Sangria Ice Cream

Sangria Ice Cream

Summer is in full swing and my yard is practically drowning in blackberries. Last year, I nearly made myself sick with pies, jams, and syrups, so this year I decided to make something a little more practical: Sangria Ice Cream! This recipe gives me an excuse to use up some blackberries, open a bottle of wine, and eat ice cream. That’s called winning at life, my friends.

Sangria Ice Cream

Whipping up this ice cream was a total breeze. I started by making a simple custard base on the stovetop. I recently read an interview in a local magazine featuring the minds behind the popular Salt & Straw ice cream shops here in Portland. They recommended using a few different types of sugar, so I went with 1 part granulated sugar, 1 part brown sugar, and 1 part corn syrup.

I placed these sugars in my 3.0-Quart Saucepan from my KitchenAid® Stainless Steel 10-Piece Set along with some whole milk and a pinch of salt. Then, I warmed the milk over medium heat to dissolve the sugar. In the meantime, I used my KitchenAid® Stand Mixer fitted with the whisk to beat a few egg yolks. Next, I tempered the eggs by slowly ladling the warm milk into the eggs. Once the yolks were warm, I poured the egg mixture into the 3.0-Quart Saucepan and cooked the whole custard base until thick.

Sangria Ice Cream

The ice cream base needs to be chilled for a few hours before it is ready to churn, so I meandered out to the backyard to pick blackberries. After giving the berries a good rinse, I tossed them in my 1.5-Quart Saucepan from my KitchenAid® Stainless Steel 10-Piece Set, along with a cup of merlot, some sugar, and a splash of Cointreau for good measure. The wine and Cointreau give the ice cream a wonderful depth of flavor, but they also do double-duty by preventing ice crystals from forming in the final frozen product. I cooked the berry mixture until it was the consistency of a thick syrup, then drained it through a fine mesh sieve to remove the solids. I love using my Stainless Steel 10-Piece Set in my recipes because the stainless steel bottom stays flat on my cooking surfaces, making this KitchenAid® Cookware sturdy and reliable.

Sangria Ice Cream

Once the ice cream base has chilled, it’s time to churn it in the frozen bowl of the KitchenAid® Ice Cream Maker.

Sangria Ice Cream

With the Stand Mixer on “stir,” I poured in the ice cream base, followed by the prepared blackberry-wine syrup.

Sangria Ice Cream

After about 20 minutes of churning, the ice cream was at soft-serve consistency and ready to come out. I love this Ice Cream Maker because it’s so easy to use and it does all the work of making ice cream for you.

Sangria Ice Cream

It took all of the willpower I had, but I scraped the soft serve into a freezer-safe container and allowed it to freeze until it was scoop-able. I even filled a few small freezer-safe mason jars with ice cream so I’d have ready-to-go single serve ice creams for the guests I was having over later that day.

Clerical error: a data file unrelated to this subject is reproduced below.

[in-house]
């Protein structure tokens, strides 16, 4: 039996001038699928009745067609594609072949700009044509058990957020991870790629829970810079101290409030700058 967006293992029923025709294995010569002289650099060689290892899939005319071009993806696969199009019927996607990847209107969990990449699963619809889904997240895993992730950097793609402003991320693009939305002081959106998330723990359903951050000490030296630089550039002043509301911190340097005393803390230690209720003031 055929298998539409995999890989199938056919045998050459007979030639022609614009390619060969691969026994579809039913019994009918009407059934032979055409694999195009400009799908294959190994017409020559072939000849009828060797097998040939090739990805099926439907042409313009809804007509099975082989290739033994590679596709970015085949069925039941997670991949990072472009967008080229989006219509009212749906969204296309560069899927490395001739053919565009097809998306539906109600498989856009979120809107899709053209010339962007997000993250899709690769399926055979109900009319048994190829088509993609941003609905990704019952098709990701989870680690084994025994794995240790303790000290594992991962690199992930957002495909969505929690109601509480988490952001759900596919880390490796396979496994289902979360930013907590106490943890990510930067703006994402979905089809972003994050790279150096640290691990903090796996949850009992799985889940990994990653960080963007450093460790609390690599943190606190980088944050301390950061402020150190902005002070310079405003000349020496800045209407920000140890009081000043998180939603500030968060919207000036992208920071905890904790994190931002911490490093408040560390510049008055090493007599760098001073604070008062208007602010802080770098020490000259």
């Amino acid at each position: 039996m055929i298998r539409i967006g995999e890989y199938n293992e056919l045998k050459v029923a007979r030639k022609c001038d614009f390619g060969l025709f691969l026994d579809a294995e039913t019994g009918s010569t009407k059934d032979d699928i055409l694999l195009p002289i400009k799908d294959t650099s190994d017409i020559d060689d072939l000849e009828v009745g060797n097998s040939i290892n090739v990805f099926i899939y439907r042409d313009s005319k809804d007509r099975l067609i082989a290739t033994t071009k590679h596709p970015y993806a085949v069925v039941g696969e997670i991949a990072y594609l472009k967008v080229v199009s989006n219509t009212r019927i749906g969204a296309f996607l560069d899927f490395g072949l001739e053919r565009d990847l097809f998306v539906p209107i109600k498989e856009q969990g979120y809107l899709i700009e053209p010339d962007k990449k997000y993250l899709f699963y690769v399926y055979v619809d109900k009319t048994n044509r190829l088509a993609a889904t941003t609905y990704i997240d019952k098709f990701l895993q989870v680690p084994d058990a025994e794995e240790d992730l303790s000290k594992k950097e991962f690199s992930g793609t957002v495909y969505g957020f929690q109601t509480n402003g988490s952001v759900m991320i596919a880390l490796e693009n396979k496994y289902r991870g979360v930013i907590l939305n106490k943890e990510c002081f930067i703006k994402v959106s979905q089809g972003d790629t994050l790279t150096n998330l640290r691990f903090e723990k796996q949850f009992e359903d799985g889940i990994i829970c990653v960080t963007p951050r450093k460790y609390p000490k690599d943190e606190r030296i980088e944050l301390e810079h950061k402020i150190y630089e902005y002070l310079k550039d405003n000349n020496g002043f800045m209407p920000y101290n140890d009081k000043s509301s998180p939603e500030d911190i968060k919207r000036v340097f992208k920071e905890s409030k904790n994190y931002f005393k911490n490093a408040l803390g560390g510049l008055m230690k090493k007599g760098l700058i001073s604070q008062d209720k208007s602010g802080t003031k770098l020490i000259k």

Sangria Ice Cream

…But, I couldn’t wait around all day for my guests to arrive, so I plopped a few scoops into a cone for myself!

Sangria Ice Cream

This is truly the creamiest, dreamiest ice cream I’ve ever had. Try it this weekend!

Be sure to share your take on this Sangria Ice Cream recipe with us on Instagram using #MadeWithKitchenAid for a chance to be featured.

Sangria Ice Cream

Makes 6-8 servings

INGREDIENTS

For the ice cream

1 1/2 cups whole milk
1/2 cup white granulated sugar
1/4 cup packed brown sugar
1/4 cup light corn syrup
Pinch of kosher salt
5 egg yolks
1 1/2 cups heavy cream

For the sangria syrup

1 1/2 cups blackberries
1 cup merlot (or other dry red wine)
1/4 cup sugar
1 tablespoon Cointreau

DIRECTIONS

Combine the whole milk, white sugar, brown sugar, corn syrup, and salt in the 3.0-Quart Saucepan from your KitchenAid® Stainless Steel 10-Piece Set. Heat over medium, stirring frequently, until the sugars are melted and the milk is warm.

Place the egg yolks in the bowl of your KitchenAid® Stand Mixer. Use the whisk to beat the eggs on medium (4 or 6) until well-combined. With the Stand Mixer running on the “stir” speed, very slowly trickle a ladle full of warm milk into the yolks to temper. Pour the egg mixture into the 3.0-Quart Saucepan and cook the custard, stirring constantly, over medium heat until thick enough to coat a wooden spoon (about 2 to 4 minutes). Turn off the heat and strain into a large bowl. Stir in the heavy cream, cover, and chill for a minimum of 2 hours or overnight.

Meanwhile, combine the blackberries, merlot, sugar, and Cointreau in a 1.5-Quart Saucepan from your KitchenAid® Stainless Steel 10-Piece Set over medium heat. Bring to a boil and cook, stirring and breaking up the blackberries, until the mixture reduces to the consistency of a thick sauce (about 10 minutes). Place a fine mesh strainer over a liquid measuring cup and pour the blackberry mixture into the strainer. Press the blackberries against the strainer to extract as much liquid as possible. You should aim to have less than 1/3 cup of blackberry-sangria syrup; if you have too much, simply simmer the liquid until reduced. Cover the liquid measuring cup and refrigerate until chilled.

Replace the bowl of your Stand Mixer with your KitchenAid® Ice Cream Maker. Once both the ice cream mixture and the blackberry-sangria syrup have chilled, turn the mixer on to the “stir” speed and then transfer them both to the frozen Ice Cream Maker. Churn for 20-30 minutes until you reach the desired consistency. Scrape the soft serve ice cream into a freezer-safe air-tight container and freeze until solid. Serve in sugar cones or in bowls, as desired.

Sangria Ice Cream Recipe

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*The Contributor of this post has been compensated by KitchenAid for this post, but this post represents the Contributor’s own opinion.*

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